The North East Meehls Part III: In Search of San Quintain

1762 Map of France

1762 Map of France

“Alsace”, he said. “I was always told we came from Alsace”. Steph’s father was adamant about this fact. However, the town of origin for Michael Meehl given in the North East Breeze article was San Quintain, France. This created three problems. The first—there is no town in France called San Quintain. Most likely this was referring to Saint-Quentin, which leads us to problem number two—there are several places throughout France called Saint-Quentin. And, finally, the third problem—none of these Saint-Quentins are in Alsace.

This contradiction led me to review more closely the records I had collected for the Meehls. What did they have to say about place of origin? What I found was curious. On some records, Michael Meehl, or his children, claimed that he was from France. On others, it was Germany. France. Germany. France. Germany. These are not the same country. While researching family history, it’s common to find records that contradict each other. Usually these mistakes are just a one time misunderstanding or clerical error. This was different. Both France and Germany were listed as the place of origin about an equal number of times. Surely there was something unique going on here. Below are a few examples of these records. (Sources are on the last page of each document.)

The first record is the 1860 U.S. Census in Concord, Erie County, New York for Michael Meehl. The place of birth for Michael is France.

The second record, also for Michael Meehl, is the 1870 U.S. Census in North East, Erie County, Pennsylvania. Again, the place of birth for Michael Meehl is France. North-East-1870-US-Census

The next three records are for William Meehl, Michael’s youngest son.

On the 1910 U.S. Census in North East, William Meehl is the head of family. This record has some additional, intriguing information. William claims that his father was born in France, but that his native tongue was German. North-East-1910-US-Census-for-William-Meehl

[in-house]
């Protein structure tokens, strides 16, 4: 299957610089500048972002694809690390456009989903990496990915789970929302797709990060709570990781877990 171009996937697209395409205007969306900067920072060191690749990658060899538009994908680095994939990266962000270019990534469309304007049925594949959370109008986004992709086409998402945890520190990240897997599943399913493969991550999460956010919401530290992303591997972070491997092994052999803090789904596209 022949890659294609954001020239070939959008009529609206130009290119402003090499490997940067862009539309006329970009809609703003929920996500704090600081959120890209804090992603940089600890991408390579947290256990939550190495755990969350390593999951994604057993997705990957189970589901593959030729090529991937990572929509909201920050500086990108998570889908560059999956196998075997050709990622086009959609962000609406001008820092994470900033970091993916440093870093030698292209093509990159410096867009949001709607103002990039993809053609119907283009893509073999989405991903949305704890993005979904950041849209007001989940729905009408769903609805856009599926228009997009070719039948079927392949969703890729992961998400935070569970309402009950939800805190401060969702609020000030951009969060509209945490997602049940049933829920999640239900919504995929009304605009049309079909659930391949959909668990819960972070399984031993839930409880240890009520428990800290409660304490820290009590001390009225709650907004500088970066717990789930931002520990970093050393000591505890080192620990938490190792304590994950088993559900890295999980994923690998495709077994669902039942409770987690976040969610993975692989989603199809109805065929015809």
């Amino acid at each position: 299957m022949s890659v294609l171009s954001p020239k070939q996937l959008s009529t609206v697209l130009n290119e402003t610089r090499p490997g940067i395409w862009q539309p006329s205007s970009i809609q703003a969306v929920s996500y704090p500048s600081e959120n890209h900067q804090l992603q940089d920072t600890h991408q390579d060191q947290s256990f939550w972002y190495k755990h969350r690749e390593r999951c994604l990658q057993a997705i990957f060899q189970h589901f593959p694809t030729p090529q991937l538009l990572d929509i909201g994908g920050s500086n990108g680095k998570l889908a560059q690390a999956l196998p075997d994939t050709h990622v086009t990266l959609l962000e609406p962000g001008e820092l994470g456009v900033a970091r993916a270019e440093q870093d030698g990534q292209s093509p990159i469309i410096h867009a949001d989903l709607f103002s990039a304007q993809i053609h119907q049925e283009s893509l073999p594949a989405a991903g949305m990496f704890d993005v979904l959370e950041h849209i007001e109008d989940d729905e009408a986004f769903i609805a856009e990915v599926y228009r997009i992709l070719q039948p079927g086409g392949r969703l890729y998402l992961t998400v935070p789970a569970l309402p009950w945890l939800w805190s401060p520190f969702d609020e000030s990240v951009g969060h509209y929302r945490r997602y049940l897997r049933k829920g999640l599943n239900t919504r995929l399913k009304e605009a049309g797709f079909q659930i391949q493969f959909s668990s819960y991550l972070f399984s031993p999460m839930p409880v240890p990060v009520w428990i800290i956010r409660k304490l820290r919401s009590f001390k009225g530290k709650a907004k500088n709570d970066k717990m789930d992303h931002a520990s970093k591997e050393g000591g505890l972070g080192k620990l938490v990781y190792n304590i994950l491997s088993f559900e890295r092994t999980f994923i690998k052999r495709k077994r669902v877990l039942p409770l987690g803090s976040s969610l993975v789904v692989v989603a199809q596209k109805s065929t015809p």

On the 1920 U.S. Census William states that Michael was born in Germany. North-East-1920-US-Census-for-William-Meehl-1

Then on the 1930 U.S. Census, the birthplace of his father is listed as France again. North-East-1930-US-Census-for-William-Meehl

I’ll leave it to Anne at The French Genealogy Blog to explain:

Alsace and Lorraine are two areas in eastern France that have often been in western Germany and before that, the Holy Roman Empire. Being border territories, when the border shifts, so does their legal nationality…This is a part of the world where French and German identities intermingle. Thus, when researching ancestors from this region, one must recognize this fluidity and expect that documents on the same person could say that he was French or German, came from Alsace or France or Germany or maybe Baden, and that all would be true. Ancestors who said they were French could have spoken a variation of German, and vice versa.

And if all of this wasn’t enough evidence, Catherine Meehl Schiefferle, one of Michael’s daughters, on the 1920 U.S. Census in North East, states that her father was born neither in Germany nor France but in Alsace-Lorraine specifically. Catherine-Meehl-Schiefferle-1920-US-Census-in-North-East

There was no doubt about it. The Meehls were from Alsace, not San Quintain/Saint-Quentin. We didn’t yet know which of the several hundred towns in Alsace they were from, but at least we were now on the right track. The article was wrong about both the date of birth and the place of birth. I was beginning to question the entire thing.

The North East Meehls Part II: A Saunter through the Cemetery

Hamlet and Horatio in the Graveyard by Eugene Delacroix

Hamlet and Horatio in the Graveyard by Eugene Delacroix

While researching family history, there comes a time when it’s extremely beneficial, if not downright necessary, to go grave hunting. Despite websites like constantly adding mountains of tombstone images online, many graves can still only be found the old-fashioned way. And so it is that cemeteries are haunted chiefly by three miserable creatures—ghosts, the grieving, and genealogists.

Depending on the size of the cemetery, it may be prudent to find out who the record keepers or caretakers are. If contacted, they can likely provide the plot and row of the deceased to help locate them (or they can inform you that no such person is buried there). Otherwise, it’s possible to end up wandering the cemetery rows for hours without a guarantee of ever finding their final resting place. Though, if time isn’t an issue, it’s not at all a bad idea to do some wandering. One may stumble upon other relatives, known and unknown, along the way.

Getting nowhere with the information about Michael Meehl’s birth provided in the first North East Breeze article, I wanted to track down other sources. Michael’s tombstone, if it existed, seemed a good place to start. It was not on findagrave or anywhere else online that I could find, so it was time to head to the cemetery itself. I contacted the North East Cemetery Association to see if they had burial records for Michael, but I never heard back. If he was buried there, we would have to find him on our own.